This is book four of the Mageborn saga. My review for book one can be found here. My review for book two can be found here. My review of book three can be found here.
Spoiler Free Summary: In The God-Stone War, which takes place seven years after book three, things are looking up for Mordecai. He’s moving forward with plans to unite kingdoms. His dear friend and uncle is king. His children are grown strong. But when a visitor from a neighboring kingdom comes by, things fall apart quickly. Penny, his wife, has a visit from her future self: “If you want any of your children to survive…” What will he do when he learns failure is the guaranteed death of his entire family? When the threat of angry gods comes down, what will he do against it when his powers are then taken from him?
Character: Penny stole the show again for me here, but Mordecai is the driving force behind the saga and this story. Manning does a great job showing his struggles and emotions without bashing readers over the head with it. The cast of characters here really does a nice job. I’ll talk a bit more about this book (obviously), but these characters are what kept me in the story and turning the pages.
Exposition: Normally a point of strength for Manning, I have to admit the exposition in this book, particularly in the beginning, is super heave on exposition. I found myself grinding through a ton of world building and history. Part of this, I feel, was to cover the seven-year gap between books, but it slowed the book down. Once the book gets running, Mort and his cast once again takes center stage and shine.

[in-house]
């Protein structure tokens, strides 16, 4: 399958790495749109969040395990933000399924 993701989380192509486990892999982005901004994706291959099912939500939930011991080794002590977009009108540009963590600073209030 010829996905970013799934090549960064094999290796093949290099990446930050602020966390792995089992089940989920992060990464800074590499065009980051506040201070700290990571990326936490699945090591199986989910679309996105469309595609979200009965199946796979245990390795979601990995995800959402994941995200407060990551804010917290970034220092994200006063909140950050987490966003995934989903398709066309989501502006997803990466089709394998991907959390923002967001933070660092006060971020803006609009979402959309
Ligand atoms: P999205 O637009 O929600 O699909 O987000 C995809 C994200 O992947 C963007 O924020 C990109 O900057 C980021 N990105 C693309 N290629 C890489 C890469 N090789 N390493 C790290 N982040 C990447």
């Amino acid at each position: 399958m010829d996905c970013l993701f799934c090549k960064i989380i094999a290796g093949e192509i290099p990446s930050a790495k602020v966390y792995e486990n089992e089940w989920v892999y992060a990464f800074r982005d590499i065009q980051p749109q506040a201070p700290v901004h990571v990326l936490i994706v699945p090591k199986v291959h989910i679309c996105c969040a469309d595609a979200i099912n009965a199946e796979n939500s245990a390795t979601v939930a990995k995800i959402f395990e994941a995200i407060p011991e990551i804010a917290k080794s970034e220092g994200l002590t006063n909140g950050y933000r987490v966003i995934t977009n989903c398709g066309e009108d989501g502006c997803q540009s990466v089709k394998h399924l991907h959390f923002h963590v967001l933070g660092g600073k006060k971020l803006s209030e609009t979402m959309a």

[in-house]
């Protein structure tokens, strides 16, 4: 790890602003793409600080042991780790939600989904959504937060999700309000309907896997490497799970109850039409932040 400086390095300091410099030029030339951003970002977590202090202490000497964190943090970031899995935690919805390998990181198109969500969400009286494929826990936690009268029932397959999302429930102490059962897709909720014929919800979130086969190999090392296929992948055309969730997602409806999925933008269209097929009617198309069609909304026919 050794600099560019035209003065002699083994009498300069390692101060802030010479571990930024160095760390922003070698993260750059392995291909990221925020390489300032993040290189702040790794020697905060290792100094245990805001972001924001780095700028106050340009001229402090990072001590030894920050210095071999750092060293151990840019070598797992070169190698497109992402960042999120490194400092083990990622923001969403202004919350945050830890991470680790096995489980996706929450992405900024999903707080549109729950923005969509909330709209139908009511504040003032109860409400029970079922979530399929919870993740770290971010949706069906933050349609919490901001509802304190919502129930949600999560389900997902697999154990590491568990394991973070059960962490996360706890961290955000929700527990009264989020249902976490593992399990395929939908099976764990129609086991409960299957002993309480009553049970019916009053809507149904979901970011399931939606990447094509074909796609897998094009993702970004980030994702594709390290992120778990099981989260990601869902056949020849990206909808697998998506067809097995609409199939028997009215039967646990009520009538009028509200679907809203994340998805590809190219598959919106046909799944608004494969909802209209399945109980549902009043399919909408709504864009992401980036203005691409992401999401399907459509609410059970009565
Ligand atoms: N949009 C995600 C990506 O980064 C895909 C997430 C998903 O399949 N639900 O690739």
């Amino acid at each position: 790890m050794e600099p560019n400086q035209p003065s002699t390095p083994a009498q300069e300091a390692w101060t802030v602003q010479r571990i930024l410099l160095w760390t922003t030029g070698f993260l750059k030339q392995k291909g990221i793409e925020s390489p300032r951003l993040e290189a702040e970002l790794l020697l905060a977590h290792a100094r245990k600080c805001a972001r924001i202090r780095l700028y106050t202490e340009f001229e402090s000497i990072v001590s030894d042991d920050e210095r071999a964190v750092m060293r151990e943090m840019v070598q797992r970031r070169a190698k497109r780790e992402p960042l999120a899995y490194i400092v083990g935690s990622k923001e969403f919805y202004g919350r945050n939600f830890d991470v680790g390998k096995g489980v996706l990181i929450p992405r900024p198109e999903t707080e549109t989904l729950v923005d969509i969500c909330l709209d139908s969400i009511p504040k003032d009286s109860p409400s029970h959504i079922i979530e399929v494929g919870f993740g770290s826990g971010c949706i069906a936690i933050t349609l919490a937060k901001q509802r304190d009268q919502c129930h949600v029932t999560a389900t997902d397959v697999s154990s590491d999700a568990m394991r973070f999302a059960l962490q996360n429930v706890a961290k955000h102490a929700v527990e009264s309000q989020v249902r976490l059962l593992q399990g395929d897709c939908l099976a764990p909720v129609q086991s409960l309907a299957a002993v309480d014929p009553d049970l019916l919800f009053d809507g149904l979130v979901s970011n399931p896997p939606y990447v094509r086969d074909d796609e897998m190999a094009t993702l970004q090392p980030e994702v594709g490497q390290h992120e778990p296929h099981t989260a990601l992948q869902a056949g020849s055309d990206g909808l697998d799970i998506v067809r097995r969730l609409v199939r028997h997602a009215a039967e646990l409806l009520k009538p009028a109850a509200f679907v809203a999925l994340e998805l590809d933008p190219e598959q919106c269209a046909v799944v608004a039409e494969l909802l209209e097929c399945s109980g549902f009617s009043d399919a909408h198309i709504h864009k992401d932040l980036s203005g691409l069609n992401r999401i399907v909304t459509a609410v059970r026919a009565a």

Worldbuilding: One thing I love about this series is the world always expands. Each novel opens up new paths for the story to go. Also, while the exposition made this book a little harder to get through, THIS is the book I’d been waiting for. This book gave me the connections to the Embers of Illeniel that I’d been looking for. The end of this book is a particular pleasant surprise. I will say, I feel I noticed some continuity issues, but they’re not so egregious that I fell it hurt what is a beautifully orchestrated saga thus far. (NOTE: It’s not like I went back and verified one thing from another. I read for enjoyment, and I’ve never read a book looking for “continuity” violations. I simply noticed some things that didn’t jive right for me. If anyone else has read all the books and feels inclined to comment, please feel free to do so.)
Dialogue: The dialogue here is not only solid, but a charming part of one of the twists in the book. I enjoyed it. I like how Manning uses this to push the plot and develop characters.
Description: This was also an essential part of this book. This book relies on this element of storytelling, which isn’t my personal bag, but fans of vivid description are going to enjoy this book. I’m unlike most readers and authors in this regard. I tend to like a little less description. Manning usually has a lighter mix, which I like, but what’s important to note is the description in this book is more than usual for him, but not more than usual for most authors.
Overall: This book was simultaneously what I’d been waiting for and not what I wanted. The last book in this era of the saga brings it all back, but the heavy-handed exposition and more detailed description seemed to take away from what should have been the best book in the series. However, if you skip this book, you’d be making a tragic mistake. The plot twist at the end of this book is brilliant. That, combined with the woven threads of the earlier era of the saga establish this book as a great part of the whole story.
Thanks for reading
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